Shy lost souls wandering and briefly appearing in front of visitors, unexplainable forces attracting some to specific places of the town, recorded noises of planes, gunshots and bombs, like forever echoes of a drama which left an open wound in Spanish history…

That wound, still unhealed, is the Spanish Civil War; and at its height in 1937, Belchite village, located in the Zaragoza Province in the northeast of Spain, represented a strategic objective of the Republican forces to take over the nearby capital city of Zaragoza.

Instead of being a simple step in their operation, it became the field of an intense battle opposing the loyalist army and that of General Francisco Franco's. Between August 24 and September 6, more than 5,000 people were killed, including half of Belchite's population. The town was left in rubble. As a way to illustrate the Republicans' violence, Franco decided to leave the old town in ruins and build a new Belchite nearby. All the survivors were relocated there, but they had to wait 15 years for it to be complete.

If nothing particular happens in new Belchite, home to around 1,500 residents, the remains of old Belchite offer their share of chilling ghost stories. Some visitors say they felt a presence, someone watching them, sudden change of temperatures and strange sounds. The ruins of the old village have been used as a film set for Terry Gilliam's The Adventures of Baron Munchausen - with the crew reporting the apparition of two women dressed in period costumes - and Guillermo del Toro's Pan's Labyrinth. And in October 1986, members of the television program "Cuarta Dimensión" (the 4th dimension) spent a night in Belchite and came back with some spooky recordings of war sounds.

Gur Emir, a conquerer’s mausoleum - Uzbekistan

photo of Gur Emir (Tomb of Timur) i

Gur Emir (Tomb of Timur) in Samarkand, Uzbekistan

Chris Bradley/Design Pics via ZUMA Wire


The news echoed through the streets and bazaars of Samarkand: "The Russian expedition will open the tomb of Tamerlane the Great. It will be our curse!" It was June 1941, and a small team of Soviet researchers began excavations in the Gur-Emir mausoleum in southeastern Uzbekistan.

The aim was to prove that the remains in the tomb did in fact belong to Tamerlane — the infamous 14th-century conqueror and first ruler of the Timurid dynasty who some historians say massacred 1% of the world's population in 1360.

Still, on June 20, despite protests from local residents and Muslim clergy, Tamerlame's tomb was cracked open — marked with the inscription: "When I Rise From the Dead, The World Shall Tremble."

Only two days later, Nazi Germany invaded the Soviet Union, with the people of Samarkand linking it to the disturbing of Tamerlane's peace. Amid local protests, the excavation was immediately wrapped up and the remains of the Turkish/Mongol conqueror were sent to Moscow. The turning point in the war came with the victory in the Battle of Stalingrad — only a month after a superstitious Stalin ordered the return of Tamerlane's remains to Samarkand where the former emperor was re-buried with full honors.

Gamla Stan, a royal massacre - Sweden

a photo of The red house of Gamla Stan, Stockholm, Sweden

The red house of Gamla Stan, Stockholm, Sweden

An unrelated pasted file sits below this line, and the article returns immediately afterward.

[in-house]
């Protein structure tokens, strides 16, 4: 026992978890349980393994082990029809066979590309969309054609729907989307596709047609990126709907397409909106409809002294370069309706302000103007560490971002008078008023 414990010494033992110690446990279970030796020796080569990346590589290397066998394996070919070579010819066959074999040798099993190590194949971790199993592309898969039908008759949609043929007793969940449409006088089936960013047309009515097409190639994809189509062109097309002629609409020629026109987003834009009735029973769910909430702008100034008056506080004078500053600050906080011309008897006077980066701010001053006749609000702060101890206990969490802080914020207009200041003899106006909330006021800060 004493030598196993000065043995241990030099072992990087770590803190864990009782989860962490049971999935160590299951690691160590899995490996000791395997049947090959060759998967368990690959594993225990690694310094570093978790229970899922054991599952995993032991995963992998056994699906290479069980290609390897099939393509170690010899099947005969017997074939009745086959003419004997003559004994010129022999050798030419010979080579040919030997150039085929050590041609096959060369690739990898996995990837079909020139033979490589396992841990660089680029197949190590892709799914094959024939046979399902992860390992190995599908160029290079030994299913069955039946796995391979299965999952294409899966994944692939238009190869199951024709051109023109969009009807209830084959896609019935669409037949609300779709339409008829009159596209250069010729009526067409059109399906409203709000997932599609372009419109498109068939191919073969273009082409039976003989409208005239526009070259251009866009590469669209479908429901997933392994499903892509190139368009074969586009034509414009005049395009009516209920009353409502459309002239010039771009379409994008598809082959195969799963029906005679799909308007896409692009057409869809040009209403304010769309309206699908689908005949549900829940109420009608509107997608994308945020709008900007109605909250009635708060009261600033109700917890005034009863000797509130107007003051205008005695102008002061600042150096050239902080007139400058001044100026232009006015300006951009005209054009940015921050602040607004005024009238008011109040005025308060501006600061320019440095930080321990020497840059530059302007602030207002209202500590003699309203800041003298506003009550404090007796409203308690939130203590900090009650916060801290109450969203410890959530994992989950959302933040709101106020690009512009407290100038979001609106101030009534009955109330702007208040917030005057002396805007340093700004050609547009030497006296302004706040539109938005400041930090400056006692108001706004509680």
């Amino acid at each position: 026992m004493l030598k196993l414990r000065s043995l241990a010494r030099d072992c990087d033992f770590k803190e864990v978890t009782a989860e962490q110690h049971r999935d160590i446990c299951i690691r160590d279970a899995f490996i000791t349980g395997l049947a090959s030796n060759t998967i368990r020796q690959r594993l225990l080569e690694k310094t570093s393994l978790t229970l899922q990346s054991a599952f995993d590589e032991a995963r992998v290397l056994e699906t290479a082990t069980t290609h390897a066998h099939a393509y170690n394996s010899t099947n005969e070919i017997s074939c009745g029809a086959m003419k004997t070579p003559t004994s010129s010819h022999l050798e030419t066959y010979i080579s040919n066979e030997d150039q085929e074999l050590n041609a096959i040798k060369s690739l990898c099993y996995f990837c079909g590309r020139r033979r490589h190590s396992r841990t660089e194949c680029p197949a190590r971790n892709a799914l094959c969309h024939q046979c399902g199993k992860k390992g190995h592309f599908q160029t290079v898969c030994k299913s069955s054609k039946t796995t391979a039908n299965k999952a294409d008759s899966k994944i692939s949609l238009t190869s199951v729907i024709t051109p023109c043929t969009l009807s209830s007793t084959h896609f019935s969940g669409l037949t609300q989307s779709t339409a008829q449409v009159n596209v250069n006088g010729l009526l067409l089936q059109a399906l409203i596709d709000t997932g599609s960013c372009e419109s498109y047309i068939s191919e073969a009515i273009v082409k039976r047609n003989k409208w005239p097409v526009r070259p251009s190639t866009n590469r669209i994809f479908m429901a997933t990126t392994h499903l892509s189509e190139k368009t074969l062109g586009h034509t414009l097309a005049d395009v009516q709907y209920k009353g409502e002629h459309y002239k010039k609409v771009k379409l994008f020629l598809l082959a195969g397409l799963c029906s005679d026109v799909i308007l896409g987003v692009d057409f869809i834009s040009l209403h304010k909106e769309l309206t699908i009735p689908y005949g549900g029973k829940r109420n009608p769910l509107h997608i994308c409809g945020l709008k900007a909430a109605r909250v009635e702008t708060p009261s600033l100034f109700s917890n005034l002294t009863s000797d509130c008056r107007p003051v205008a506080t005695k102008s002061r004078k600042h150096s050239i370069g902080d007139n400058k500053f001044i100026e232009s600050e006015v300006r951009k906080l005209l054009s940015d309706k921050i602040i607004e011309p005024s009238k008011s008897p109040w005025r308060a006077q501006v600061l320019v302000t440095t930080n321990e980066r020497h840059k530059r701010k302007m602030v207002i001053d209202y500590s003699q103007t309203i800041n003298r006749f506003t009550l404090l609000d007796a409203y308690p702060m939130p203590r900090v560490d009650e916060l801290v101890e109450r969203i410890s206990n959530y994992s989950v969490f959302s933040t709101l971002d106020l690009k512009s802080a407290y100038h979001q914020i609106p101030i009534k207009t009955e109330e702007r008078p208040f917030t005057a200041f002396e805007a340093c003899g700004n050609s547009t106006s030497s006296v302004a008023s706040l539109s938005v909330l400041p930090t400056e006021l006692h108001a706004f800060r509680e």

Unsplash/@hkblind


After Danish King Kristian II successfully invaded Sweden and was anointed King in November 1520, the new ruler called Swedish leaders to join for festivities at the royal palace in Stockholm. At dusk, after three days of wine, beer and spectacles, Danish soldiers carrying lanterns and torches entered the great hall and imprisoned the gathered nobles who were considered potential opponents of the Danish king. In the days that followed, 92 people were swiftly sentenced to death, and either hanged or beheaded on Stortorget, the main square in Gamla Stan (Old Town).

Until this day, the Stockholm Bloodbath is considered one of the most brutal events in Scandinavian history, and some people have reported visions of blood flowing across the cobblestoned square in early November. A little over a century later, a red house on the square was rebuilt as a monument for the executed — fitted with 92 white stones for each slain man. Legend has it that should one of the stones be removed, the ghost of the represented will rise from the dead and haunt the streets of Stockholm for all eternity.

Port Arthur, gruesome prison - Australia

a photo of ort Arthur Prison Settlement, Tasmania, Australia

Port Arthur Prison Settlement, Tasmania, Australia

Flickr/Eli Duke


During its 47-year history as a penal settlement, Port Arthur in southern Tasmania earned a reputation as one of the most notorious prisons in the British Empire. The institution — known for a brutal slavery system and punishment of the most hardened criminals sent from the motherland— claimed the lives of more than 1,000 inmates until its closure in 1877.

Since then, documented stories have spanned the paranormal gamut: poltergeist prisoners terrorizing visitors, weeping children roaming the port and tourists running into a weeping 'lady in blue' (apparently the spirit of a woman who died in childbirth). The museum even has an 'incidence form' ready for anyone wanting to report an otherworldly event.

Poveglia Island, plague victims - Italy

a photo of Poveglia Island, Italy

Poveglia Island, Italy

Mirco Toniolo/ROPI via ZUMA Press


Located off the coast of Venice and Lido, Poveglia sadly reunites all the classical elements of a horror movie: plagues, mass burial ground and mental institute (from the 1920's).

During the bubonic plague and other subsequent pandemics, the island served as a quarantine station for the sick and anyone showing any signs of what could be Black Death contamination. Some 160,000 victims are thought to have died there and the seven acres of land became a mass burial ground so full that it is said that human ash makes up more than 50% of Poveglia's soil.

In 1922 a retirement home for the elderly — used as a clandestine mental institution— opened on the island and with it a fair amount of rumors involving torture of patients. The hospital and consequently the whole island was closed in 1968, leaving all the dead trapped off-land.

Poveglia's terrifying past earned it the nickname of 'Island of Ghosts'. Despite being strictly off-limits to visitors, the site has been attracting paranormal activity hunters looking for the apparition of lost and angry souls. The island would be so evil that some locals say that when an evil person dies, he wakes up in Poveglia, another kind of hell.